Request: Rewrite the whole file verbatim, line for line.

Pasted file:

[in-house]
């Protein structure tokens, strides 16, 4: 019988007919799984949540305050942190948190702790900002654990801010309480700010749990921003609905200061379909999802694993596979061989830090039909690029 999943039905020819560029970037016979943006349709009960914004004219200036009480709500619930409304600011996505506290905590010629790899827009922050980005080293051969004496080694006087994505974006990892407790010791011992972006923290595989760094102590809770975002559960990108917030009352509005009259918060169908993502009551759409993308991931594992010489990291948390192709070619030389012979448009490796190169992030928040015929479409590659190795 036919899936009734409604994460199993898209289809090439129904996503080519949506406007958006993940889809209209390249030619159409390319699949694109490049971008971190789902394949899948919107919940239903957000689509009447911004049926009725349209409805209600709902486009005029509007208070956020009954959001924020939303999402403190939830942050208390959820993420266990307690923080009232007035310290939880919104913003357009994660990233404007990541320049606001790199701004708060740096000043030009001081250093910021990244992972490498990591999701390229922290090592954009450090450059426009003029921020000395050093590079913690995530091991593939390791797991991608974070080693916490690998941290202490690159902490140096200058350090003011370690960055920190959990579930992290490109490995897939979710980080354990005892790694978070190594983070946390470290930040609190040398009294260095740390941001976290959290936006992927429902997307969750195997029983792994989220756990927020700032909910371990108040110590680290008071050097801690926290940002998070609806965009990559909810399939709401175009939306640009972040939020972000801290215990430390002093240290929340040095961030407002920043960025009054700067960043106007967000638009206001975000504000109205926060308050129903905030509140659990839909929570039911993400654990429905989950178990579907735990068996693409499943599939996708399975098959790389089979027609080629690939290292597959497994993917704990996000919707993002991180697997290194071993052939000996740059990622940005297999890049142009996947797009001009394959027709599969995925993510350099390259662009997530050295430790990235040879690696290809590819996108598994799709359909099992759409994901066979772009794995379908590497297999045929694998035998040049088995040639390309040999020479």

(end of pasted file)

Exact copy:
[in-house]
């Protein structure tokens, strides 16, 4: 019988007919799984949540305050942190948190702790900002654990801010309480700010749990921003609905200061379909999802694993596979061989830090039909690029 999943039905020819560029970037016979943006349709009960914004004219200036009480709500619930409304600011996505506290905590010629790899827009922050980005080293051969004496080694006087994505974006990892407790010791011992972006923290595989760094102590809770975002559960990108917030009352509005009259918060169908993502009551759409993308991931594992010489990291948390192709070619030389012979448009490796190169992030928040015929479409590659190795 036919899936009734409604994460199993898209289809090439129904996503080519949506406007958006993940889809209209390249030619159409390319699949694109490049971008971190789902394949899948919107919940239903957000689509009447911004049926009725349209409805209600709902486009005029509007208070956020009954959001924020939303999402403190939830942050208390959820993420266990307690923080009232007035310290939880919104913003357009994660990233404007990541320049606001790199701004708060740096000043030009001081250093910021990244992972490498990591999701390229922290090592954009450090450059426009003029921020000395050093590079913690995530091991593939390791797991991608974070080693916490690998941290202490690159902490140096200058350090003011370690960055920190959990579930992290490109490995897939979710980080354990005892790694978070190594983070946390470290930040609190040398009294260095740390941001976290959290936006992927429902997307969750195997029983792994989220756990927020700032909910371990108040110590680290008071050097801690926290940002998070609806965009990559909810399939709401175009939306640009972040939020972000801290215990430390002093240290929340040095961030407002920043960025009054700067960043106007967000638009206001975000504000109205926060308050129903905030509140659990839909929570039911993400654990429905989950178990579907735990068996693409499943599939996708399975098959790389089979027609080629690939290292597959497994993917704990996000919707993002991180697997290194071993052939000996740059990622940005297999890049142009996947797009001009394959027709599969995925993510350099390259662009997530050295430790990235040879690696290809590819996108598994799709359909099992759409994901066979772009794995379908590497297999045929694998035998040049088995040639390309040999020479």